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Ambiguity means vagueness or uncertainty of meaning, the possibility of interpreting an expression in two or more distinct ways. In the context of statutory interpretation, ambiguity is used to indicate the doubt a judge must entertain before s/he can search for or apply a secondary meaning. In ordinary language it is often confined to situations in which the same word is capable of two different meanings.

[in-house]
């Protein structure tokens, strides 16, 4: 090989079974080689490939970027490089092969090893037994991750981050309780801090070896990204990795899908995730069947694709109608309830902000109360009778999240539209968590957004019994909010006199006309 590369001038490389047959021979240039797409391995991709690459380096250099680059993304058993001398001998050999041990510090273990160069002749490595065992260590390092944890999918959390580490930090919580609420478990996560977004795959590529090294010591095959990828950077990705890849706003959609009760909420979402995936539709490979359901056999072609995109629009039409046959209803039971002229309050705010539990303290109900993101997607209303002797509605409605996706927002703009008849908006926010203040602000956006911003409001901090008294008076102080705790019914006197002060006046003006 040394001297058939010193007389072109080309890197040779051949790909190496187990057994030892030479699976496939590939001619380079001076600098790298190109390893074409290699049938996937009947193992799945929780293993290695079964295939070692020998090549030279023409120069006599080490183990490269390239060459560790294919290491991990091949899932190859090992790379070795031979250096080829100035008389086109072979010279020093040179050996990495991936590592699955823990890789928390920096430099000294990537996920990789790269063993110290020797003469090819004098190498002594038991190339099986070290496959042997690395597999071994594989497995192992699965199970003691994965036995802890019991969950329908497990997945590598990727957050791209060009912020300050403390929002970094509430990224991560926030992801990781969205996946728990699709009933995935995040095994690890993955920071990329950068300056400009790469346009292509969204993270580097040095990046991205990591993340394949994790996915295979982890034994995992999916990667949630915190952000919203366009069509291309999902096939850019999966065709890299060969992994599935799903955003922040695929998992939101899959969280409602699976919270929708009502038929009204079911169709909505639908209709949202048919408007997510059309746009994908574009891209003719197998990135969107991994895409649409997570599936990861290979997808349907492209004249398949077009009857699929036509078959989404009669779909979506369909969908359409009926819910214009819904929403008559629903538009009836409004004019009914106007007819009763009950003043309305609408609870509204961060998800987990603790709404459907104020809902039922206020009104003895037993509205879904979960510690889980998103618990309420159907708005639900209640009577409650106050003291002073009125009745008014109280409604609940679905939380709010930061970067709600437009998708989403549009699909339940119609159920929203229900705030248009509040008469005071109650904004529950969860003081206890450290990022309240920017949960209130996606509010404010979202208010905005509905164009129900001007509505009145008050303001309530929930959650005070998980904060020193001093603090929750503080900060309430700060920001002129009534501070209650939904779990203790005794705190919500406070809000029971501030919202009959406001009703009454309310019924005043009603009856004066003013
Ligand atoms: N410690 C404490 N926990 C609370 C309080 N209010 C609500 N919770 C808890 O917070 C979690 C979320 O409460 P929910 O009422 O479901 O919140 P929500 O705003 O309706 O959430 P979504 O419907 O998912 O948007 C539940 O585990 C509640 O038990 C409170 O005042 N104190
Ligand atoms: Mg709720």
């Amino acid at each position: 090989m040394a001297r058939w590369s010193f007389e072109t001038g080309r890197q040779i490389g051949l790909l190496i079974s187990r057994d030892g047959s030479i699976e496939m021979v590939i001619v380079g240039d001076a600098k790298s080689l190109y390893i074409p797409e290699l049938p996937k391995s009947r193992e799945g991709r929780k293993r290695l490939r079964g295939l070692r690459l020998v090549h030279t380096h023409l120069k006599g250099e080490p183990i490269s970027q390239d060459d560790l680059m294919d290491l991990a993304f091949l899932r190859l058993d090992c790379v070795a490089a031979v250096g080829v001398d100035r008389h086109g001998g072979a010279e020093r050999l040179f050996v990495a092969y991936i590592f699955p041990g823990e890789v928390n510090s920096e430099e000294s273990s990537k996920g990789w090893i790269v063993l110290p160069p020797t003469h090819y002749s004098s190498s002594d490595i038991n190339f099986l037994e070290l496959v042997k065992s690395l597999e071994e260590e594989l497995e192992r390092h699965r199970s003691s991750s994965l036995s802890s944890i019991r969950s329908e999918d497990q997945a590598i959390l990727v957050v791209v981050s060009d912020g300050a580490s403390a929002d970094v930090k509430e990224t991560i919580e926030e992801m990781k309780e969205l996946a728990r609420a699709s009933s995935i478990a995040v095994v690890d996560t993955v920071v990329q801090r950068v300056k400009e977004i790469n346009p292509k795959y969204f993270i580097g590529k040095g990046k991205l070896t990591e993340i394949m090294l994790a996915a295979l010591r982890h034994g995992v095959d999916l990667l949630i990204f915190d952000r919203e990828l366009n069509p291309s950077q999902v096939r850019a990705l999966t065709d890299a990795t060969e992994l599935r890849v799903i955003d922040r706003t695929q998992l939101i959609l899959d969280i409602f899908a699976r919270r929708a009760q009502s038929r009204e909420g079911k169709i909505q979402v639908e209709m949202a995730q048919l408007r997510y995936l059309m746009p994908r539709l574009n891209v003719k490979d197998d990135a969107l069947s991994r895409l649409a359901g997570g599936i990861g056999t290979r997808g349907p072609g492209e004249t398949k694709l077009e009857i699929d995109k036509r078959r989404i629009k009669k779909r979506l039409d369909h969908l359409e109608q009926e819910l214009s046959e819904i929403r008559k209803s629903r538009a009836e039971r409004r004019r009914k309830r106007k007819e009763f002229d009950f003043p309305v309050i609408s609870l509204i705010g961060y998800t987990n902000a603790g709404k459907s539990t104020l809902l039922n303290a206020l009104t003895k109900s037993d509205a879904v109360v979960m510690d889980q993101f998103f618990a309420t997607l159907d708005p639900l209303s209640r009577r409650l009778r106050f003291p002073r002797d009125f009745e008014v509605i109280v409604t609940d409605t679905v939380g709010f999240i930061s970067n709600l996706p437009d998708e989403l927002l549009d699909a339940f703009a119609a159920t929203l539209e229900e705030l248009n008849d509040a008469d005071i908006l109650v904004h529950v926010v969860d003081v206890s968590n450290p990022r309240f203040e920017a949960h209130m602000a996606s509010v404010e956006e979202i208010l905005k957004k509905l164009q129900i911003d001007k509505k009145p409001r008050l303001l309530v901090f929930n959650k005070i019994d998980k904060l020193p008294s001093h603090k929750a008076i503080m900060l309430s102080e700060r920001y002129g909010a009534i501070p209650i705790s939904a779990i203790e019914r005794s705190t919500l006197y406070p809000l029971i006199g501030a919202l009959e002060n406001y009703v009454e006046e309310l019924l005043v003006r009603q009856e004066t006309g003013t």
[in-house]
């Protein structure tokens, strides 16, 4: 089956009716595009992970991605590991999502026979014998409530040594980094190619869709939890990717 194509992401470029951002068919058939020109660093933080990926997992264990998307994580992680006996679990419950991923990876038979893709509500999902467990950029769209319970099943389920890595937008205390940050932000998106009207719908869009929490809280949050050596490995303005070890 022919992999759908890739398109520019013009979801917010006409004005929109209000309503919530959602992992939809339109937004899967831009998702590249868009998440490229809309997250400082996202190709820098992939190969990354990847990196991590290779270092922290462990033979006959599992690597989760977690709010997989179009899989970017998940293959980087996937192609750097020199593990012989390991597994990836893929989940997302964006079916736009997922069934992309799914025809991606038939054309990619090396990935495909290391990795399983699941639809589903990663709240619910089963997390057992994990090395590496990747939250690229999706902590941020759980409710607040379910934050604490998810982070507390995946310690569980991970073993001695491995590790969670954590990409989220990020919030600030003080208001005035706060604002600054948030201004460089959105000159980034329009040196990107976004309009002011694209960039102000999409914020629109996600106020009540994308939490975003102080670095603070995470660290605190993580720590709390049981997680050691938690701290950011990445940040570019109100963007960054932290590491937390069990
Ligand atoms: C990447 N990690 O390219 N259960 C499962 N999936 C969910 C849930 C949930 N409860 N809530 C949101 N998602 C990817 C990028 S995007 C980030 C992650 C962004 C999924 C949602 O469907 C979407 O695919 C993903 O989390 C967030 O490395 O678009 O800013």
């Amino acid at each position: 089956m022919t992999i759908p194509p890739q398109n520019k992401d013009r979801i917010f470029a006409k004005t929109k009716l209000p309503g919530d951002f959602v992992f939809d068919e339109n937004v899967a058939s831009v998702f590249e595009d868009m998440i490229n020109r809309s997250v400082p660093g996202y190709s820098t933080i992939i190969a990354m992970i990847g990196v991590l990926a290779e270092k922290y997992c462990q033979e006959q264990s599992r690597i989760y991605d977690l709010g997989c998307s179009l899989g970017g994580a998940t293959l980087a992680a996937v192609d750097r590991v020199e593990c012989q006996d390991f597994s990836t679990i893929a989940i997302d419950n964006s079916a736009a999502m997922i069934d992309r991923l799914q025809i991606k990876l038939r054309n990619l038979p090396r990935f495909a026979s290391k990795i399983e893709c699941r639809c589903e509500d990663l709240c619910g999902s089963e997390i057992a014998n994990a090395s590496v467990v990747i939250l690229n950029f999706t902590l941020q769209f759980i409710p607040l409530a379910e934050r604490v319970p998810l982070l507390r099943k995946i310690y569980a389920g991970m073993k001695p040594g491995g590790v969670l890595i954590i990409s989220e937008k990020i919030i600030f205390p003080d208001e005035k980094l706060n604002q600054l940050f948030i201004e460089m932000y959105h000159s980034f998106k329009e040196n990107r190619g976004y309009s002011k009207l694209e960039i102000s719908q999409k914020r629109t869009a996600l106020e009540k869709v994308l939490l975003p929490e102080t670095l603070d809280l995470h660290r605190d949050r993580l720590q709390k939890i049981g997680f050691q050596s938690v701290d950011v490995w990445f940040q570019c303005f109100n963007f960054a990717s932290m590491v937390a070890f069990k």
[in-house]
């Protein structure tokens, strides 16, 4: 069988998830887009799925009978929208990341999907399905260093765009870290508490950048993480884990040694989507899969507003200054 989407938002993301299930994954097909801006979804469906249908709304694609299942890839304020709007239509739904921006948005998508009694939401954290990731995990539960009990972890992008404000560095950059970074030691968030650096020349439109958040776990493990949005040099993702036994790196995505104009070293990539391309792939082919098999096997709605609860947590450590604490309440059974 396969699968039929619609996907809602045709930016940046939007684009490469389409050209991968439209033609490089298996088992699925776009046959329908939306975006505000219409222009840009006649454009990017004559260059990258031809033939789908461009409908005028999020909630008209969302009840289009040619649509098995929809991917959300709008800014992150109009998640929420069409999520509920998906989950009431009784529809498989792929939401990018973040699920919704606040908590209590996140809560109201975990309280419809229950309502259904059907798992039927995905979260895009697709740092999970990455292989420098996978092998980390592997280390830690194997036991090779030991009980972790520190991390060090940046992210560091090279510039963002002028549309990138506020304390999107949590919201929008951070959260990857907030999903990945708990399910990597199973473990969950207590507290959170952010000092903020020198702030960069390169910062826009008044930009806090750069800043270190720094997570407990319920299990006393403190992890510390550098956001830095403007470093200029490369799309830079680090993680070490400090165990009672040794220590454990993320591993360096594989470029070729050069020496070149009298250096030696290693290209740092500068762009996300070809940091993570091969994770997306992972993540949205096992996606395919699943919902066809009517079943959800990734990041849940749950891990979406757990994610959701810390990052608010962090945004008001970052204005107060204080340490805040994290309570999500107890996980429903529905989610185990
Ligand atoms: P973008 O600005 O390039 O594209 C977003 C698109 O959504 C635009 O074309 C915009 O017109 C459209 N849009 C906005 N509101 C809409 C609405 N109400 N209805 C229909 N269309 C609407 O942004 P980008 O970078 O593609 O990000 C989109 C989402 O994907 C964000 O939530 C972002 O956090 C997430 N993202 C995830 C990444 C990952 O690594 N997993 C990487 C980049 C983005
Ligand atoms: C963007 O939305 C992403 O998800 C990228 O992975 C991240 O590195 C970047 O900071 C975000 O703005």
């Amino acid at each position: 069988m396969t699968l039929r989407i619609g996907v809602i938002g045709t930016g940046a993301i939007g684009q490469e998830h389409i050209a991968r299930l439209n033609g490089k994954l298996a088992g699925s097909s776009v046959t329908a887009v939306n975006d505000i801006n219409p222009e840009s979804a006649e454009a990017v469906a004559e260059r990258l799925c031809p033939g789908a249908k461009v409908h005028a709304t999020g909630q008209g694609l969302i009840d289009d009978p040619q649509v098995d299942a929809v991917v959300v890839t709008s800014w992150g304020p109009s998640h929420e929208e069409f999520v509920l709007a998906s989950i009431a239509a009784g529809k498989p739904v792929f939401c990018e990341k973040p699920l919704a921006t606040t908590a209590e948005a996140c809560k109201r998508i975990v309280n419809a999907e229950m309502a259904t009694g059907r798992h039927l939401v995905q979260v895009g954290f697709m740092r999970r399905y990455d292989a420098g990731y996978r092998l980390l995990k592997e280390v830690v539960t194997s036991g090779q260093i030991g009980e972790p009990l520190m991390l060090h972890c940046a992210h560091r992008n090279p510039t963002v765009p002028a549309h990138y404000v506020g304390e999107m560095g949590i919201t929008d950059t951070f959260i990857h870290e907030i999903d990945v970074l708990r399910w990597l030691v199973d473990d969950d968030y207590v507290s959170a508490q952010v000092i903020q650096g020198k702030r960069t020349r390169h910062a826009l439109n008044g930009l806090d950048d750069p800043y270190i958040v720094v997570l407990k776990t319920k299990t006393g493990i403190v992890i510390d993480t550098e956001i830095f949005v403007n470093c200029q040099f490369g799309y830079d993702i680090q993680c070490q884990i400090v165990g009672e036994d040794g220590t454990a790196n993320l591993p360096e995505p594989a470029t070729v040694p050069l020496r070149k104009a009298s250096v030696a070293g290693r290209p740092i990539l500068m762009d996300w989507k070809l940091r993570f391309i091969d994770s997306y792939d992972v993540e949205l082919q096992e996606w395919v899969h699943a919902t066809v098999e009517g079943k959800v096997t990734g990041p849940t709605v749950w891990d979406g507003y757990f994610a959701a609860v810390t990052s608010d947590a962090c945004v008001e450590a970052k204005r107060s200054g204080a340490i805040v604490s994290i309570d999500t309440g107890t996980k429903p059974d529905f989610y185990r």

There are two types of ambiguities- latent and patent. Latent ambiguity refers to an ambiguity that does not readily appear in the language of a document, but arises from a collateral matter when the document’s terms are applied or executed. For example, when a man devise property to his cousin A B, and he has two cousins of that name. This is also termed as extrinsic ambiguity. On the other hand, patent ambiguity is an ambiguity that clearly appears on the face of a document, arising from the language itself. For example a bill of exchange is expressed in words to be drawn for “two fifty dollars’ but in figures for $ 215 it is a patent ambiguity.